“Show me the money!”, the immortal words of Cuba Gooding Jr. speaking to his agent Tom Cruise in Jerry Maguire are just as relevant to solicitors practices the length and breadth of the country.
Once a case has finished solicitors just want to be paid as soon as possible. With the detailed assessment process often taking far longer than envisaged under the CPR, what are the options to assist cash flow? A good negotiator can always assist in recovering an interim payment as paying parties often wish to reduce interest accruing, but what if this is not possible?
If proceedings have been issued and the matter is to be finalised by the Court the fastest way to obtain an interim payment is to ensure it is made part of the order: Civil Procedure Rule 44.2(8) provides: “Where the court orders a party to pay costs subject to detailed assessment, it will order that party to pay a reasonable sum on account of costs, unless there is good reason not to do so”. This is entirely unambiguous – it states “will”, not should or may. It is for receiving parties to ensure the court is assisted in this process by providing N260’s when matters proceed to trial or when they believe such an order could be obtained. The failure to do so could well be seen as a “good reason not to do so”.
But what of claims settled without any order of the court such as claims settled pre-issue. If costs cannot be agreed then when issuing Part 8 proceedings to seek an authority for assessment, CPR 44.2 (8) applies: “where the court orders a party to pay costs subject to detailed assessment, it will order that party to pay a reasonable sum on account of costs, unless there is good reason not to do so”. This is supported by the decision of Regional Costs Judge Baldwin sitting in Liverpool County Court in the case of Travers v Poole Hospital NHS Foundation Trust.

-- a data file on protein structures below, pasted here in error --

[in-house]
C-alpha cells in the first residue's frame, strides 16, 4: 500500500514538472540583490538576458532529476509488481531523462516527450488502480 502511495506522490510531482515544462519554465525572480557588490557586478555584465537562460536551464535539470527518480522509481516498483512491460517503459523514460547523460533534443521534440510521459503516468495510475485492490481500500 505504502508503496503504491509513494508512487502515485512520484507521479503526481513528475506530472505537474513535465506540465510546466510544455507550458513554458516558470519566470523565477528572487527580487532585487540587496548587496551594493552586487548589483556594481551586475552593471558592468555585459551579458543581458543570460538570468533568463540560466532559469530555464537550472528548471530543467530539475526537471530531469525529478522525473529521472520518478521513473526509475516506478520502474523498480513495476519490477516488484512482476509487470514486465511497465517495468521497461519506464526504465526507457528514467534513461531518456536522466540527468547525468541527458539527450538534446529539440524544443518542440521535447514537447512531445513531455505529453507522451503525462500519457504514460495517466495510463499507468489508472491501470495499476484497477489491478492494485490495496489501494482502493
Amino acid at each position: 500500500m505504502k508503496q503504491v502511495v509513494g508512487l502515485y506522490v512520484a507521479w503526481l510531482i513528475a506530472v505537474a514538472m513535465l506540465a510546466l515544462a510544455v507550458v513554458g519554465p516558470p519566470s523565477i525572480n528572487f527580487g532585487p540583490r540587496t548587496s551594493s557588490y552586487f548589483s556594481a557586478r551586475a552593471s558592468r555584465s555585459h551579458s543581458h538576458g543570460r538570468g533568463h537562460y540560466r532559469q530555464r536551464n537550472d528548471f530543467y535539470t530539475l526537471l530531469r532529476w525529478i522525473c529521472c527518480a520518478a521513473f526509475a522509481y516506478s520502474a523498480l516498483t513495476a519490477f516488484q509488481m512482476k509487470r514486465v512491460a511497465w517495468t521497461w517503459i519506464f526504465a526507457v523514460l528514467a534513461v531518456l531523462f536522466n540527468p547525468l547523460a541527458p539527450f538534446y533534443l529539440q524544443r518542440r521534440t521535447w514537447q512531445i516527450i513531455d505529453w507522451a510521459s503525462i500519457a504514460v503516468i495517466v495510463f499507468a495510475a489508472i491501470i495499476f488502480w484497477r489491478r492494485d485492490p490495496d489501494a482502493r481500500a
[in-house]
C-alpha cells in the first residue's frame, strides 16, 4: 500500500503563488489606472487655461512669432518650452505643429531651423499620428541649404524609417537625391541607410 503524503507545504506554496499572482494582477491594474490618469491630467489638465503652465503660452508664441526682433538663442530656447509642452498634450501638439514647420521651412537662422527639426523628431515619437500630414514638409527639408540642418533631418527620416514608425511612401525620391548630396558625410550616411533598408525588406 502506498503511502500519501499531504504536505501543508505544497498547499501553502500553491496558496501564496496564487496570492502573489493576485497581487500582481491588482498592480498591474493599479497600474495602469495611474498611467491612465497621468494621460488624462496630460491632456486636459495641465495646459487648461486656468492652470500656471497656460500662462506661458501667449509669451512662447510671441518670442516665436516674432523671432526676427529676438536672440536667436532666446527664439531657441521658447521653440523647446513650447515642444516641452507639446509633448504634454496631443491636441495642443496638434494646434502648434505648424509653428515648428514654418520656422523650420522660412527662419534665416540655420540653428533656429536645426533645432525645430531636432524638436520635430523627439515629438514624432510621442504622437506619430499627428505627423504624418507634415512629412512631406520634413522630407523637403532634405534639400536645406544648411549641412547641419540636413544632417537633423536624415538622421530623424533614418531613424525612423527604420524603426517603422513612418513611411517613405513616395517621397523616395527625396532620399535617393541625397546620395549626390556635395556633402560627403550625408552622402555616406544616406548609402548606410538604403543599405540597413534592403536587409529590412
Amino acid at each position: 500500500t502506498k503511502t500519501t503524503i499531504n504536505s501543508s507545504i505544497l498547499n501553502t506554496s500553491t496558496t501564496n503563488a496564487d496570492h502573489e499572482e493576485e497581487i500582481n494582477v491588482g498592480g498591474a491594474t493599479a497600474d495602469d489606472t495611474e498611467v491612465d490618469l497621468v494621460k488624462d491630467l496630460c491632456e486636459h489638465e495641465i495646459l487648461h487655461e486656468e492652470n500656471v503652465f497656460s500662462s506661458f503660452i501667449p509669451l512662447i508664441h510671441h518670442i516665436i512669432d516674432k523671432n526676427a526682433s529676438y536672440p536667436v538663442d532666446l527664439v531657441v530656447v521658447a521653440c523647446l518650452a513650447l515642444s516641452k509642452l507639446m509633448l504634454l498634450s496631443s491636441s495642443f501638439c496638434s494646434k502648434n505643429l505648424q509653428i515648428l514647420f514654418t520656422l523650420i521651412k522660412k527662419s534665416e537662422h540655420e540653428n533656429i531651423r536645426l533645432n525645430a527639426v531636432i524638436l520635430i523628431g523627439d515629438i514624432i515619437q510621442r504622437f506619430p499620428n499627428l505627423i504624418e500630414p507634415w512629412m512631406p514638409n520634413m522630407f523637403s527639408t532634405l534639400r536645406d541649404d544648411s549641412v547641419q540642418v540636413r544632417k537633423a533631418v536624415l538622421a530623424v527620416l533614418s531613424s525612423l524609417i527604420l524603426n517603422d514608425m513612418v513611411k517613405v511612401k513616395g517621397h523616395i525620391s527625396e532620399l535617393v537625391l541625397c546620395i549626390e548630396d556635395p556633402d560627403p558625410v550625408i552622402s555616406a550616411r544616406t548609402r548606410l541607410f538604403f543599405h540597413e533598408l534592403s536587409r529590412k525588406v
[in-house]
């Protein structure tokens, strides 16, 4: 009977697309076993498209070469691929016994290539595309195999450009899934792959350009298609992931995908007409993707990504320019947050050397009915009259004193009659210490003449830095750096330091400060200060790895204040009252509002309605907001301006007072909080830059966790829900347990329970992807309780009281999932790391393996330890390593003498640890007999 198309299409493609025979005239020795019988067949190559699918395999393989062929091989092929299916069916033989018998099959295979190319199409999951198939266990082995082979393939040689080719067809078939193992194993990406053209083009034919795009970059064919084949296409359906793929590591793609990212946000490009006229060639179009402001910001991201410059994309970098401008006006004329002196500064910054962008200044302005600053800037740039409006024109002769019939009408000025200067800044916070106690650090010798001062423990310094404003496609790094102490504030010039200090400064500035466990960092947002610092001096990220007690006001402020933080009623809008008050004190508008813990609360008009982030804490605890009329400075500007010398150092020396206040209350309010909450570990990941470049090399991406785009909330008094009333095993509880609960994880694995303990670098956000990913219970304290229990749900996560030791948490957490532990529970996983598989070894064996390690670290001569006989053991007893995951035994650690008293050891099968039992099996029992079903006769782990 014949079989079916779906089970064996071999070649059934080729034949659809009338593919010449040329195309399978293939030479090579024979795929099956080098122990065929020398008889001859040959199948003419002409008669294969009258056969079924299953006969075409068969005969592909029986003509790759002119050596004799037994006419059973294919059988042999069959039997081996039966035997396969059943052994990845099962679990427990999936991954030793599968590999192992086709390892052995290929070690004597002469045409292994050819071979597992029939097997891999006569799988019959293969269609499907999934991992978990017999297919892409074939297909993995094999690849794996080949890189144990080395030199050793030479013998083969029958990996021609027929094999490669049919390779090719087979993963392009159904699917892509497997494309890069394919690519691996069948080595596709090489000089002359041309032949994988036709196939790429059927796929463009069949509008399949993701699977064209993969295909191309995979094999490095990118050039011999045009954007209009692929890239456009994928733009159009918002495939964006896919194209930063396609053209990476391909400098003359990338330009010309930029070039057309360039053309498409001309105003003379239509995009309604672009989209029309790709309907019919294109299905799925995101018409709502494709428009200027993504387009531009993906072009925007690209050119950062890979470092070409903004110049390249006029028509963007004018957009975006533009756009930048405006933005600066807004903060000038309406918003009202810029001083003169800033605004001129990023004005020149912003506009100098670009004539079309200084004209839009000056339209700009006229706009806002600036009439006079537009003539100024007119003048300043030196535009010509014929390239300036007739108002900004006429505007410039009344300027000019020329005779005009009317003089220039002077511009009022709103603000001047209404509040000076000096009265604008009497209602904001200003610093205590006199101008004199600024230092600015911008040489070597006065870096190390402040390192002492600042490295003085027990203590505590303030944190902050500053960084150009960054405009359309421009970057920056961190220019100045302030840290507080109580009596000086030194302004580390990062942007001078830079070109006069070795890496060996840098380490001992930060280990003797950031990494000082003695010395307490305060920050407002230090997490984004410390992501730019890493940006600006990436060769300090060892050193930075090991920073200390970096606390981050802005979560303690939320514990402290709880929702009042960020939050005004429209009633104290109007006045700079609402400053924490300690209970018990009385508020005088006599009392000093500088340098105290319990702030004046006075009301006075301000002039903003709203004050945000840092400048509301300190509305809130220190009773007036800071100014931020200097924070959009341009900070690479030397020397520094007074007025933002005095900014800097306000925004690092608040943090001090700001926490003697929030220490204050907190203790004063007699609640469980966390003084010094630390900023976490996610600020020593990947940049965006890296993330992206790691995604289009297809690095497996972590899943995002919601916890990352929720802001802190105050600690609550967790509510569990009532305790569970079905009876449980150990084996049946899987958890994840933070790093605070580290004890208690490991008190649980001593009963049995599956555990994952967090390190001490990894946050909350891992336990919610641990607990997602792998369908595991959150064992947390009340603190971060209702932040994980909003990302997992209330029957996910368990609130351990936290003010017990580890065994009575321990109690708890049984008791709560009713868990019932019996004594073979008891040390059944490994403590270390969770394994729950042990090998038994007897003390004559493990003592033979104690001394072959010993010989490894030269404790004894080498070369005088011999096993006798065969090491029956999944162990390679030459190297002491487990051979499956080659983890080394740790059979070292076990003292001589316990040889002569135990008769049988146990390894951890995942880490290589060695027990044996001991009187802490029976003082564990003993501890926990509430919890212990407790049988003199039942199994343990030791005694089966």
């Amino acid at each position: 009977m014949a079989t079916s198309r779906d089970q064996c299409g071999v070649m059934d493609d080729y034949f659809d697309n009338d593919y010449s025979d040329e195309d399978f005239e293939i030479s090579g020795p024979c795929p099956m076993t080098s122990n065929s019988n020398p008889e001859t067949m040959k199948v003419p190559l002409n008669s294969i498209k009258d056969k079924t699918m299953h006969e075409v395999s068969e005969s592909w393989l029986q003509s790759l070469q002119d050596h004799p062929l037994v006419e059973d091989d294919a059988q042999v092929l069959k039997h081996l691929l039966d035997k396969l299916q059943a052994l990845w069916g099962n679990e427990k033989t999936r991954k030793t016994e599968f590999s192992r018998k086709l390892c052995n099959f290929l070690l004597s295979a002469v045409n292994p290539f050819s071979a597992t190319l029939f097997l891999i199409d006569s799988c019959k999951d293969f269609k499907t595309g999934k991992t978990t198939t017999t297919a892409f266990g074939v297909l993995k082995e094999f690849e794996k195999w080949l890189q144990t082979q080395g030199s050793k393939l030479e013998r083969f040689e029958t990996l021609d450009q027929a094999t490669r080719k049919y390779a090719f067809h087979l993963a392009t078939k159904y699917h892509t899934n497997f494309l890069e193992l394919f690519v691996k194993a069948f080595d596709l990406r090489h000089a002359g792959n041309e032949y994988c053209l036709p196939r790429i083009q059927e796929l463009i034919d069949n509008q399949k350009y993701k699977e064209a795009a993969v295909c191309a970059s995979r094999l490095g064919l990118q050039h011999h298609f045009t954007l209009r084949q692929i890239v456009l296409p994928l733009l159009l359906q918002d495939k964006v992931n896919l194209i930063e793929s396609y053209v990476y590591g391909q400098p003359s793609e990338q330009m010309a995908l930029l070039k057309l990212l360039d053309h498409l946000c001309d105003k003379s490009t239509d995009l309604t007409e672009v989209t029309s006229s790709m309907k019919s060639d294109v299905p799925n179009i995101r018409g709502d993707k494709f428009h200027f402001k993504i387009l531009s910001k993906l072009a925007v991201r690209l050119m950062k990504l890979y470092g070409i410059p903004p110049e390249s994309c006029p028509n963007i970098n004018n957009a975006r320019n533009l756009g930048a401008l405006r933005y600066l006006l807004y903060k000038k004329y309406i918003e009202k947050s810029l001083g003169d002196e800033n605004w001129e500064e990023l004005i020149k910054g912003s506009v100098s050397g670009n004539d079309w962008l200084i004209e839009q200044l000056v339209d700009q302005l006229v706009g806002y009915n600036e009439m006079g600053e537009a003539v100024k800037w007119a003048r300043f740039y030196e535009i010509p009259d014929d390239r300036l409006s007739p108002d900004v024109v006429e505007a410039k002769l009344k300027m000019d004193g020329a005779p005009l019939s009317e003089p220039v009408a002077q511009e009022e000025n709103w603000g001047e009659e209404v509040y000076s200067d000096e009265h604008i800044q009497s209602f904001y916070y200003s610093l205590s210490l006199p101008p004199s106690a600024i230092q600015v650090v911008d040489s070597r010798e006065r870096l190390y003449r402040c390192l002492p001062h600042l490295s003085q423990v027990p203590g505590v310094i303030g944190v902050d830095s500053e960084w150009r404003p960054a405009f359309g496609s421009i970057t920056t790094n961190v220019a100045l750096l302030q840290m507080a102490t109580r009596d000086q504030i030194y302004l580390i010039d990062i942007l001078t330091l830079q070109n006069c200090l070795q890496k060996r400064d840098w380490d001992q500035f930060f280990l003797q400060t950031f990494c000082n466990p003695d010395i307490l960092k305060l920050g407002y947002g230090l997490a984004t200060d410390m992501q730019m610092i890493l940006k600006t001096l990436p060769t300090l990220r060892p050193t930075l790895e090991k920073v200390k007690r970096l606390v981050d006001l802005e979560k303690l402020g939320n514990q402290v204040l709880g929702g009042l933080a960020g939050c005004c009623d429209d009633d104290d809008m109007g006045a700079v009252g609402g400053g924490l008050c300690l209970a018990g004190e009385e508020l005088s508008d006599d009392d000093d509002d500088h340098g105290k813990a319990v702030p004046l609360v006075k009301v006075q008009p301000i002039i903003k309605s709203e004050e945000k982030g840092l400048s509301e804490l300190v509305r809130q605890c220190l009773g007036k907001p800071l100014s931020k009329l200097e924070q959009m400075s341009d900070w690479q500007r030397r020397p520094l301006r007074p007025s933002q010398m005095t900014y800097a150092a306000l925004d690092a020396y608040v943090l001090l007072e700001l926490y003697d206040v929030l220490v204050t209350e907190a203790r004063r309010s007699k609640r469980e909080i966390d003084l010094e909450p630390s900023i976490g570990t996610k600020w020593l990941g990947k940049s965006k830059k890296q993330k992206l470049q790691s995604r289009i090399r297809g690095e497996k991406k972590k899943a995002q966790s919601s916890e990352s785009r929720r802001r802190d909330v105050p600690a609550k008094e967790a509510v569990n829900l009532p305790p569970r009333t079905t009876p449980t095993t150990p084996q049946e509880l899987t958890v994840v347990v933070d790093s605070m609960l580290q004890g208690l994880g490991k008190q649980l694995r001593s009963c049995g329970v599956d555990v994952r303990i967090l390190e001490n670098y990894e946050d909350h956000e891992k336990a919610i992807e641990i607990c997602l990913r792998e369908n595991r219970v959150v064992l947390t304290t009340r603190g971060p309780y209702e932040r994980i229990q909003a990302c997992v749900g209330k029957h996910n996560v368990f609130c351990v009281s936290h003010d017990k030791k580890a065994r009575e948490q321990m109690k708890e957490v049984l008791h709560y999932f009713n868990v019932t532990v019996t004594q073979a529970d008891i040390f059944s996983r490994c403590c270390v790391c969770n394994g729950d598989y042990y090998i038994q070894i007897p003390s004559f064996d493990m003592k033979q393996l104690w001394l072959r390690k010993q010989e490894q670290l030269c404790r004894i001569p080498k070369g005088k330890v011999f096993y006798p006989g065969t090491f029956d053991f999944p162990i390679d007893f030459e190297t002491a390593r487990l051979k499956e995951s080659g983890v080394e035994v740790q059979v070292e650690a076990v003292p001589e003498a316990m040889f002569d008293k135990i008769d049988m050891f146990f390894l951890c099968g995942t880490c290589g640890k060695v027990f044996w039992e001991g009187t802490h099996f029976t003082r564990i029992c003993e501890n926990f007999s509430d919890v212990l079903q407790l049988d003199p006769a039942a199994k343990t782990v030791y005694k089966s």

If those opportunities aren’t utilised, the next formal opportunity to obtain a payment on account is when the matter is set down for assessment in accordance with CPR47.16 (1) (a): “The Court may at any time after the receiving party has filed a request for a detailed assessment hearing – issue an interim costs certificate for such sum as it considers appropriate”.
You will note the use of the word “may” in the rule. The Court is not required to issue an interim costs certificate and often declines to do so contending that the matter is nearly concluded given the matter has been set down for assessment. However, the anecdotal evidence is that even once the matter is set down for assessment, whether provisional or detailed, the turn around of six weeks for the matter to be heard is not being met. In cases which are being provisionally assessed and then require figures agreed and possibly an oral hearing thereafter it can be up to five months after set down before costs are paid, a considerable time for a receiving party to have to wait.
All in all, it is recommended that an interim payment is sought at conclusion of the main action in the order agreeing settlement, or when Part 8 is issued. Otherwise you will be at the mercy of “may”!
Written by David Burke - Costs Draftsman
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